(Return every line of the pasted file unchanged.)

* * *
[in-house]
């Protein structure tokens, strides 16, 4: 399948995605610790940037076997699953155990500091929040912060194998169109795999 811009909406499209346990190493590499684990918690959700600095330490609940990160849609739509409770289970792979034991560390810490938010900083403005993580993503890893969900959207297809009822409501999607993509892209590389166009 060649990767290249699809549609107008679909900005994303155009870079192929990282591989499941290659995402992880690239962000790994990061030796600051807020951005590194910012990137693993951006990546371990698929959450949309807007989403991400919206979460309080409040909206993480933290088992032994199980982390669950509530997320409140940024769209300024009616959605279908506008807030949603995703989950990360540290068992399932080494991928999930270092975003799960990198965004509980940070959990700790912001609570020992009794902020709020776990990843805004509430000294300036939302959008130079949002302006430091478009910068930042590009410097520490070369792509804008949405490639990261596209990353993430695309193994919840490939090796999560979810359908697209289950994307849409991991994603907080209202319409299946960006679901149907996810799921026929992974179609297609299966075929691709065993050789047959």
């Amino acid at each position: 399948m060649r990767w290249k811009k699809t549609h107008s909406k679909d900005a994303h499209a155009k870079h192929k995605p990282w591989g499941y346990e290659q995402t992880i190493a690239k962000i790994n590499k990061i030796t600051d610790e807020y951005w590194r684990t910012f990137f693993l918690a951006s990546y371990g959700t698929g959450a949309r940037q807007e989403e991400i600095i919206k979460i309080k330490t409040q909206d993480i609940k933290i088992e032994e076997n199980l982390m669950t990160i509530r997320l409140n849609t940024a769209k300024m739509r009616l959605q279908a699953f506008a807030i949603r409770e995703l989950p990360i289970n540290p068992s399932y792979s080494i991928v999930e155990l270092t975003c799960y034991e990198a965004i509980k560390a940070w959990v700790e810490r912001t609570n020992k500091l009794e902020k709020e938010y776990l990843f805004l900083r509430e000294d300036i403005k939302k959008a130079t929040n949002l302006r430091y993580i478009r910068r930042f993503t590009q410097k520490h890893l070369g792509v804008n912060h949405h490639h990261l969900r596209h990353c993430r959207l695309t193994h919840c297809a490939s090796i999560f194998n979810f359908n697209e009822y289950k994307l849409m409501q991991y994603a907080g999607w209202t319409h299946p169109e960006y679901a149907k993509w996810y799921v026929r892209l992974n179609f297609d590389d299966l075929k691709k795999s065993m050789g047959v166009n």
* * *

[in-house]
């Protein structure tokens, strides 16, 4: 399948995605610790940037076997699953155990500091929040912060194998169109795999 811009909406499209346990190493590499684990918690959700600095330490609940990160849609739509409770289970792979034991560390810490938010900083403005993580993503890893969900959207297809009822409501999607993509892209590389166009 060649990767290249699809549609107008679909900005994303155009870079192929990282591989499941290659995402992880690239962000790994990061030796600051807020951005590194910012990137693993951006990546371990698929959450949309807007989403991400919206979460309080409040909206993480933290088992032994199980982390669950509530997320409140940024769209300024009616959605279908506008807030949603995703989950990360540290068992399932080494991928999930270092975003799960990198965004509980940070959990700790912001609570020992009794902020709020776990990843805004509430000294300036939302959008130079949002302006430091478009910068930042590009410097520490070369792509804008949405490639990261596209990353993430695309193994919840490939090796999560979810359908697209289950994307849409991991994603907080209202319409299946960006679901149907996810799921026929992974179609297609299966075929691709065993050789047959």
């Amino acid at each position: 399948m060649r990767w290249k811009k699809t549609h107008s909406k679909d900005a994303h499209a155009k870079h192929k995605p990282w591989g499941y346990e290659q995402t992880i190493a690239k962000i790994n590499k990061i030796t600051d610790e807020y951005w590194r684990t910012f990137f693993l918690a951006s990546y371990g959700t698929g959450a949309r940037q807007e989403e991400i600095i919206k979460i309080k330490t409040q909206d993480i609940k933290i088992e032994e076997n199980l982390m669950t990160i509530r997320l409140n849609t940024a769209k300024m739509r009616l959605q279908a699953f506008a807030i949603r409770e995703l989950p990360i289970n540290p068992s399932y792979s080494i991928v999930e155990l270092t975003c799960y034991e990198a965004i509980k560390a940070w959990v700790e810490r912001t609570n020992k500091l009794e902020k709020e938010y776990l990843f805004l900083r509430e000294d300036i403005k939302k959008a130079t929040n949002l302006r430091y993580i478009r910068r930042f993503t590009q410097k520490h890893l070369g792509v804008n912060h949405h490639h990261l969900r596209h990353c993430r959207l695309t193994h919840c297809a490939s090796i999560f194998n979810f359908n697209e009822y289950k994307l849409m409501q991991y994603a907080g999607w209202t319409h299946p169109e960006y679901a149907k993509w996810y799921v026929r892209l992974n179609f297609d590389d299966l075929k691709k795999s065993m050789g047959v166009n």